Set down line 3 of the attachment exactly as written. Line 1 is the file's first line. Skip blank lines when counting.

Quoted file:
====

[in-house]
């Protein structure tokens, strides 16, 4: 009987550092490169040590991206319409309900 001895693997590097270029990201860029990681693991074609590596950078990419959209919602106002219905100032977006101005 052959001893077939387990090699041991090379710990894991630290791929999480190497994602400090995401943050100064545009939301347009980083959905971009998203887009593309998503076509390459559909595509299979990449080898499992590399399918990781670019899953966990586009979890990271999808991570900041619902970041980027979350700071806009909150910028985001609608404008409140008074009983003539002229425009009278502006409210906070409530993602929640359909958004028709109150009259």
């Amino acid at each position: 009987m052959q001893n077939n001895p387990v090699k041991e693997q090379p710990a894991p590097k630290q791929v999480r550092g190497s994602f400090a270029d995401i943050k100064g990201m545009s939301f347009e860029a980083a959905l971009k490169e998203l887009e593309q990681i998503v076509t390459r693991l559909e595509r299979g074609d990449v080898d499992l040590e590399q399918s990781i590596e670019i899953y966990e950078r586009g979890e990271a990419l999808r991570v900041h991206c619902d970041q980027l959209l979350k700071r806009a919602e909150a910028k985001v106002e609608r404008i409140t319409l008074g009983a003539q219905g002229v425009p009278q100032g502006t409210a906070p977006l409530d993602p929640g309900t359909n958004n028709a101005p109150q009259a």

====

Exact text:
């Amino acid at each position: 009987m052959q001893n077939n001895p387990v090699k041991e693997q090379p710990a894991p590097k630290q791929v999480r550092g190497s994602f400090a270029d995401i943050k100064g990201m545009s939301f347009e860029a980083a959905l971009k490169e998203l887009e593309q990681i998503v076509t390459r693991l559909e595509r299979g074609d990449v080898d499992l040590e590399q399918s990781i590596e670019i899953y966990e950078r586009g979890e990271a990419l999808r991570v900041h991206c619902d970041q980027l959209l979350k700071r806009a919602e909150a910028k985001v106002e609608r404008i409140t319409l008074g009983a003539q219905g002229v425009p009278q100032g502006t409210a906070p977006l409530d993602p929640g309900t359909n958004n028709a101005p109150q009259a």